Our fun French trip to the Opal Coast will undoubtedly be the last residential trip abroad for some time.

35 very well-behaved Year 10 and Year 11 students spent four fun days along the Côte d’Opale - a French coastal region bordering Belgium. It will also be remembered for some Year 11s as the last time they spent some special moments together. A big thank you also to Mrs Williamson (trip organiser), Mrs Coates, Mrs B Morris and Mrs N Morris who accompanied the trip and, of course, Shane the coach driver.

Cap Gris Nez

We left school at 7.30am Sunday morning by coach and by 3.30pm we were walking along a very windy Cap Gris Nez. This “grey nose cape” is the closest point on the French coast to England situated opposite the cliffs of the south-east of England. We were able to get a glimpse of the white cliffs of Dover on the other side.

Les animateurs - Baki and James

We arrived at our beautiful, rural accommodation in the village of Desvres. We met our friendly and helpful “animateurs” (guides) - Baki and James- who made us feel extremely welcome and excited about the three days to follow. Baki was great at getting the group listening and speaking French, particularly during the evening activities. He was described as a “legend” by the students. “I liked how the animateur encouraged us to speak French as I felt this helped.”  James was a French university student on his year abroad.

Beussent Lachelle – planteur chocolatier – www.choco-france.com

Day Two would have been a visit to our French school but unfortunately this was cancelled due to restrictions on visitors to French schools due to the Coronavirus. However we were lucky enough to visit a chocolate factory - Beussent Lachelle. We took part in one of the chocolate factory’s workshops in French and the expert chocolate masters talked us through their handcrafted production process – right from the sourcing of the high-quality cocoa beans in Ecuador to the process of melting, moulding and coating.  The best part was the tasting at the end!

Le diner

A tasty three-course dinner was always served at 6pm. The students now all know a “forchette” from a “cuillière” and an “assiette” from a “bol”.  Not a hamburger and chips in sight but typical French breakfast, one foot long baguettes for lunch and typical French dishes in the evening. Some of the students described the food as “tragic” - especially when they brought out the “les escargots” (the snails) and stinky French cheese on the last night!

Nausicaà sealife centre – Boulogne sur Mer – Europe's largest acquarium

Described as the “best part of the trip” by most of the students – the sealife centre visit on day Three was a great experience. Boulogne sur Mer is indeed France’s leading port and more than 70 species of fish come off the boats every day.  Students discovered 1,600 species and learnt about the Ocean in all its wonder.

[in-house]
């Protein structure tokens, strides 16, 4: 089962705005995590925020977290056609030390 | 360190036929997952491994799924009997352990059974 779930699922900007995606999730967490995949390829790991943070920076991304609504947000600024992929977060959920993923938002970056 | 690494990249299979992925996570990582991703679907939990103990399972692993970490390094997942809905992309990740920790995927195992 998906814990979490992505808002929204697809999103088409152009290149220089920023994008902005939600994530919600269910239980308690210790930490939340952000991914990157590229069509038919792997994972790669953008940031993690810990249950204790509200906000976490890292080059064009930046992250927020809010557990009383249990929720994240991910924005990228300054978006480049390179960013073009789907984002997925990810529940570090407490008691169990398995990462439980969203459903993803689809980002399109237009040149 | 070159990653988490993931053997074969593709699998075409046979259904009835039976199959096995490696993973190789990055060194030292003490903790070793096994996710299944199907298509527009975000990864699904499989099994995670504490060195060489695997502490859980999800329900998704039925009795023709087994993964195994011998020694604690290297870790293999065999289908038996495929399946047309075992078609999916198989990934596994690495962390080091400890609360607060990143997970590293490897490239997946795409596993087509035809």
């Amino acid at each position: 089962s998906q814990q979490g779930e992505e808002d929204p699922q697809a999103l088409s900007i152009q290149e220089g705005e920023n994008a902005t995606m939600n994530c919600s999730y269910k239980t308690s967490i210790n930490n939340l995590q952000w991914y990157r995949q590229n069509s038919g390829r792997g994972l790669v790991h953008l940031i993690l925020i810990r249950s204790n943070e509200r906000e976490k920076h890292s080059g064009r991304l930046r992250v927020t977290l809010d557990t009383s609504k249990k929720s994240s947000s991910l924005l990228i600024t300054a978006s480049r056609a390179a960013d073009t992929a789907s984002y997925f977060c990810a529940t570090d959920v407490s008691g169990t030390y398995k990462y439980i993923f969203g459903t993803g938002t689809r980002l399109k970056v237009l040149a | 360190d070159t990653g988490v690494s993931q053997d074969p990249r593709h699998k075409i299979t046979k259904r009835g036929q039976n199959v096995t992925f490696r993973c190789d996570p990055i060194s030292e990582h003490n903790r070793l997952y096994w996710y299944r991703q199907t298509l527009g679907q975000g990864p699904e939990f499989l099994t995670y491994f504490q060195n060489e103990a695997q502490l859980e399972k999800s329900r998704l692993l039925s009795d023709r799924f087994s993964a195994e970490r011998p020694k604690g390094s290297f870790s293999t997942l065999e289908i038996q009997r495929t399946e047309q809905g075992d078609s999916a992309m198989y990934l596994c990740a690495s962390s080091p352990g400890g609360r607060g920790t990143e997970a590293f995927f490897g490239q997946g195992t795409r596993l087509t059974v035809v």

Boulogne sur Mer (in the department of Pas-de-Calais) – Town trail and treasure hunt with Baki and James

This was a chance to spend some Euros and have time to visit the cafés and souvenir shops and even taste some pancakes. “The town and shopping were good as they allowed us to interact in a realistic situation and speak French.”

Boulangerie le Fournil.

A visit to a local artisan bread shop, run by a “scary baker” and his wife,  where the students got to make croissants. The “very scary baker” used his humour to encourage the students to speak French and the hard-working wife talked us through the baking process. Did you know that the wonderful French bread is made over night? A typical French baker works through the night to prepare the wonderful croissants and baguettes for the next day. The students were guided through the baking process and were able to ask questions in French to the master bakers.

La Chèvrerie – the goat’s farm.

This was by far the best part of the trip for many of the students. “I loved the goat’s farm.” “Holding the rabbits was great.” The students got to break bread (with all the instructions in French), hold baby rabbits and even milk goats. The owner of the farm interacted well with the students and encouraged them to speak and listen to lots of French. She even had the Year 11s singing recipes in French.

The trip was a great success. Things to be improved on for next year - “better weather” - well it was the North of France!. Also, the students said the location was very similar to home. Well, let’s face it we were only 31 miles from Folkestone!

Here are some wonderful, final words from Laura and Abby “A really great trip! Very action packed so was never bored. We really liked the hotel and food. Baki and James were the best. Thank you for the amazing experience”.  It will definitely be running again next year.